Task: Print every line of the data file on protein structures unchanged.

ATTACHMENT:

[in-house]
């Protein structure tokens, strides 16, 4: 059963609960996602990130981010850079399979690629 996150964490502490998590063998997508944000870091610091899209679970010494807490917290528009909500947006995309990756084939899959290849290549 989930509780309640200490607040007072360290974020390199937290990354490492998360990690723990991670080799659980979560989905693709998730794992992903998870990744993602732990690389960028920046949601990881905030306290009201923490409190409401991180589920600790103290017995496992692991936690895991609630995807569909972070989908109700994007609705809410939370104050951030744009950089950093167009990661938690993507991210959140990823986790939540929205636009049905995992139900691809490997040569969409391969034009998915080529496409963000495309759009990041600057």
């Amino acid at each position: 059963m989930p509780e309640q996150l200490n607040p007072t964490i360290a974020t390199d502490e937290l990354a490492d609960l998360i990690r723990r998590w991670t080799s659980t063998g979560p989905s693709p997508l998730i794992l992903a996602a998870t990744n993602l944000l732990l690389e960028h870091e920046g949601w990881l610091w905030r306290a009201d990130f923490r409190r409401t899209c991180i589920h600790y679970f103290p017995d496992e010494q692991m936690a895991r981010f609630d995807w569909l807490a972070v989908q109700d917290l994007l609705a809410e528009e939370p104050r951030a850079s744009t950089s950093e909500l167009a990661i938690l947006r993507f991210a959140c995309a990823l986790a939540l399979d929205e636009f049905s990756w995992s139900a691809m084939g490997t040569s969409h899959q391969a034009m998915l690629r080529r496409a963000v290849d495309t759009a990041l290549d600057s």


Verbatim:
[in-house]
């Protein structure tokens, strides 16, 4: 059963609960996602990130981010850079399979690629 996150964490502490998590063998997508944000870091610091899209679970010494807490917290528009909500947006995309990756084939899959290849290549 989930509780309640200490607040007072360290974020390199937290990354490492998360990690723990991670080799659980979560989905693709998730794992992903998870990744993602732990690389960028920046949601990881905030306290009201923490409190409401991180589920600790103290017995496992692991936690895991609630995807569909972070989908109700994007609705809410939370104050951030744009950089950093167009990661938690993507991210959140990823986790939540929205636009049905995992139900691809490997040569969409391969034009998915080529496409963000495309759009990041600057």
């Amino acid at each position: 059963m989930p509780e309640q996150l200490n607040p007072t964490i360290a974020t390199d502490e937290l990354a490492d609960l998360i990690r723990r998590w991670t080799s659980t063998g979560p989905s693709p997508l998730i794992l992903a996602a998870t990744n993602l944000l732990l690389e960028h870091e920046g949601w990881l610091w905030r306290a009201d990130f923490r409190r409401t899209c991180i589920h600790y679970f103290p017995d496992e010494q692991m936690a895991r981010f609630d995807w569909l807490a972070v989908q109700d917290l994007l609705a809410e528009e939370p104050r951030a850079s744009t950089s950093e909500l167009a990661i938690l947006r993507f991210a959140c995309a990823l986790a939540l399979d929205e636009f049905s990756w995992s139900a691809m084939g490997t040569s969409h899959q391969a034009m998915l690629r080529r496409a963000v290849d495309t759009a990041l290549d600057s």